How to Control COPD

Did you know that COPD is a serious pulmonary disorder that, when not controlled, can be deadly? In fact, COPD is the third leading cause of death by disease in the United States. At Northwest Pulmonary and Sleep Medicine in Algonquin, Illinois, we offer comprehensive diagnostics and treatment for pulmonary disorders, including COPD. 

Led by Dennis Kellar, MD, and Madhu Gundavaram, MD, our team of providers evaluates your symptoms to determine the cause of your breathing trouble. If COPD is the root cause of your symptoms, we can help you keep it under control.  

We also believe in patient education and want you to be in the driver’s seat of your health. To that end, we’ve put together this guide to help you better understand COPD and how to control it.

What is COPD?

Chronic obstructive pulmonary disease, or COPD, isn’t one disease. It actually refers to a group of chronic diseases of the lungs. COPD causes chronic inflammation, which in turn obstructs your airflow, making it difficult to breathe.

The top cause of COPD is smoking, but some nonsmokers can also develop COPD. Risk factors include exposure to secondhand smoke, exposure to air pollution, working in fields that involve exposure to fumes or particles, and having had chronic infections. 

Warning signs and symptoms of COPD include:

As COPD develops, additional symptoms can arise. These later symptoms can include a chronic cough with mucus, wheezing, swelling in your legs and feet, a blue tinge in your lips or fingernails (cyanosis), and losing weight.   

How can I control my COPD?

Your provider at Northwest Pulmonary and Sleep Medicine will provide a customized treatment plan that includes personalized lifestyle tips, but you can also implement these general guidelines to help manage your COPD:

1. Quit smoking

Quitting nicotine is one of the best things you can do for your overall health, and it’s a key component of managing COPD. If you’re struggling to quit smoking, there are many options that can help, including medications, self-help books, counseling, group programs, and nicotine replacement therapy. 

2. Eat well and exercise

Your overall health plays an important role in managing your COPD. To stay healthy, it’s important to eat right and exercise regularly. Be sure to eat a diet based on vegetables, fruits, and whole grains, and drink plenty of water throughout the day.

Exercise can help your lungs and body stay healthy, but be sure to talk to your provider before starting an exercise routine. Start slowly and use a step tracker to gradually increase your daily steps, and incorporate muscle-building exercises to strengthen your muscles. 

3. Practice good sleep hygiene

Rest and sleep are especially important for people with COPD. Unfortunately, the difficulty with breathing COPD causes can make sleep a challenge. Your provider at Northwest Pulmonary and Sleep Medicine can give you customized sleeping tips, but here are techniques to try to improve your sleep:

4. Use medication and oxygen as directed

Keep your COPD under control by taking any prescribed medications as directed. If you use oxygen therapy, be sure to follow the directions you were given, and use the oxygen to help you rest, sleep, and get through any activities. 

5. Prevent lung infections

If you have COPD, you’re at an increased risk of developing lung infections. Do what you can to prevent getting a lung infection by getting your annual flu shot and a pneumonia vaccine every 5-7 years.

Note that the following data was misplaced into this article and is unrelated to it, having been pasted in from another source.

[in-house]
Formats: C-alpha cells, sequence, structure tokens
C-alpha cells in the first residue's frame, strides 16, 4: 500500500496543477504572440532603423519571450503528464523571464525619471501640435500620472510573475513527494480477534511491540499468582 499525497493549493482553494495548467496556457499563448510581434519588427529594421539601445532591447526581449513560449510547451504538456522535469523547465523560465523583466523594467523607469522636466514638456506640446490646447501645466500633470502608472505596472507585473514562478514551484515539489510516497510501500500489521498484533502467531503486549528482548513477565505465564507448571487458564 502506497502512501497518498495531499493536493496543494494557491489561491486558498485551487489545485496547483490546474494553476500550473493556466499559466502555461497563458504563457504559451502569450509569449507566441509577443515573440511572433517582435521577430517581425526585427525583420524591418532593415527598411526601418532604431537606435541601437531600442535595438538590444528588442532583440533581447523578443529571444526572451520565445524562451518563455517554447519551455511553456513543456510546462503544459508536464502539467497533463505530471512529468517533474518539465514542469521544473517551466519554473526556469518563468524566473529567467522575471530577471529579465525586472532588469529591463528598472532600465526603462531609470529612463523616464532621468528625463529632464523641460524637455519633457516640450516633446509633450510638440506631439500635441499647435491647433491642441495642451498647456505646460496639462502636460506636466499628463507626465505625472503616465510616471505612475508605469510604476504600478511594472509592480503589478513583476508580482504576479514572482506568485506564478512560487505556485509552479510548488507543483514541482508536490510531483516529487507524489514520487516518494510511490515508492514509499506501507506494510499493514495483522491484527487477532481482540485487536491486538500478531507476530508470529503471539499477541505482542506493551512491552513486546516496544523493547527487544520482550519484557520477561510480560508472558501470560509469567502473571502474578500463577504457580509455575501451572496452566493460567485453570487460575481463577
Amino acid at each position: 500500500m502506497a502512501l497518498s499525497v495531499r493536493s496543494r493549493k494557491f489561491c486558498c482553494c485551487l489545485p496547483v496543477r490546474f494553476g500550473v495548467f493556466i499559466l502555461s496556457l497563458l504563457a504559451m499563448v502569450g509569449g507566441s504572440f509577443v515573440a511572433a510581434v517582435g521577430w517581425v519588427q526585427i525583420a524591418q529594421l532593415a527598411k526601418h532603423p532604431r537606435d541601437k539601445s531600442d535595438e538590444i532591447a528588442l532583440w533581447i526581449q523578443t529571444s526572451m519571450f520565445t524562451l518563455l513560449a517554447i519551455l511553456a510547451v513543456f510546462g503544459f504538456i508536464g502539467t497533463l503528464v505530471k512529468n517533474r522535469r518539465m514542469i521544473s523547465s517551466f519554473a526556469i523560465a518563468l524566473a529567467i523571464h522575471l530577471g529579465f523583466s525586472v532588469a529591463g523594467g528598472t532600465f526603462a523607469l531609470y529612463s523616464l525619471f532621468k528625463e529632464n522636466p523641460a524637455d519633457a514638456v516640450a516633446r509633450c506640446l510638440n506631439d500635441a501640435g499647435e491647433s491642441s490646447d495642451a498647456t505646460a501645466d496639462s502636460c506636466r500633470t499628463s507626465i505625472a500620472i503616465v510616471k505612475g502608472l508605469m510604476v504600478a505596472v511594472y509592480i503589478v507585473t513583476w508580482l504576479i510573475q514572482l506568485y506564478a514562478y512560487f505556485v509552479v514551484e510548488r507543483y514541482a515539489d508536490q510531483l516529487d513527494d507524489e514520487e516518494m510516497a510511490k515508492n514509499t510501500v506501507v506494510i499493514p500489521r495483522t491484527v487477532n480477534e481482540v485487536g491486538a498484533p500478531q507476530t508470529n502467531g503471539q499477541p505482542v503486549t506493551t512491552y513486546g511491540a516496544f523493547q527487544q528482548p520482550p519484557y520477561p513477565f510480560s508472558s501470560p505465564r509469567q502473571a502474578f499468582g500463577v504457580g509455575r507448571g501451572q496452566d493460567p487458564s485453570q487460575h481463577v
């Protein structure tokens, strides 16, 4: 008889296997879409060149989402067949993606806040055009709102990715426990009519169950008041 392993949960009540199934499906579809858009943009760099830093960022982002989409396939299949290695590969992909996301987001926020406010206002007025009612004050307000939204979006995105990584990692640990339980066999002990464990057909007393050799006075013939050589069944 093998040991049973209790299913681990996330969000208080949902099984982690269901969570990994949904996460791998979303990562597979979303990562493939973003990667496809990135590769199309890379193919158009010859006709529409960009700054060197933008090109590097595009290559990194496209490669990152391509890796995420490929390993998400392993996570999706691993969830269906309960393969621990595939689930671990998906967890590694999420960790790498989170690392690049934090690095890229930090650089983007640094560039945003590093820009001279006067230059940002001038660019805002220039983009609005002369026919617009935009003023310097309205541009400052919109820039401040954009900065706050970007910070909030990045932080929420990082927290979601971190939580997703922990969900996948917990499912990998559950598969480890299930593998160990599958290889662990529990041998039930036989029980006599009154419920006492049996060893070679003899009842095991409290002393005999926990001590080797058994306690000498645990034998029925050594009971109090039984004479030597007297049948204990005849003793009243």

You’ll also want to practice good hygiene and wash your hands frequently to prevent the spread of infections and germs. Keep any breathing equipment clean, and be sure to stay away from crowds and people with infections. 

6. Know when to seek professional help

If you experience an increase in your wheezing, coughing, or shortness of breath, or if you notice an increase in the amount of or a change in the color of mucus, call and schedule an appointment. You should also seek medical help for a fever over 101 degrees, a sudden change in weight, or if you’re experiencing dizziness, vision problems, confusion, or headaches. 

To learn more about controlling your COPD, book an appointment online or over the phone with Northwest Pulmonary and Sleep Medicine today. You can also try our TELEMEDICINE services and meet with us from the comfort of your own home.

You Might Also Enjoy...

What You Can Expect from a Sleep Study

If you often wake up tired instead of rested, you may have a sleep disorder. A sleep study may be able to reveal what’s going on while you sleep so you can find relief. Read on to learn more.

Complications of Chronic Bronchitis

Unlike acute bronchitis, which resolves in a week or so and doesn’t usually cause lasting problems, people diagnosed with chronic bronchitis are at risk of developing complications related to the disease. Keep reading to learn more.

Myths and Facts About Sleep Medicine

Sleep plays an important role in your health, but if you’re like half of American adults, you may be struggling to get the sleep you need. Sleep medicine can help, but what is it and what does it involve? Keep reading to learn the facts.

3 Reasons Your Body Needs Restful Sleep

Do you struggle to get the sleep you need each night? You’re not alone. Millions of Americans don’t get the restful sleep their bodies need to function well. Learn why good sleep should be a priority for your health.

Signs You Have Restless Leg Syndrome

Do you struggle with an overwhelming urge to move your legs? You may be among the millions of Americans with restless leg syndrome. Learn the signs of this condition and how it can be treated

Taking Care of Your CPAP Machine

If you have sleep apnea, your doctor may have prescribed a continuous positive airway pressure (CPAP) machine to help you breathe easier while you sleep. Here’s what you need to know about caring for your machine.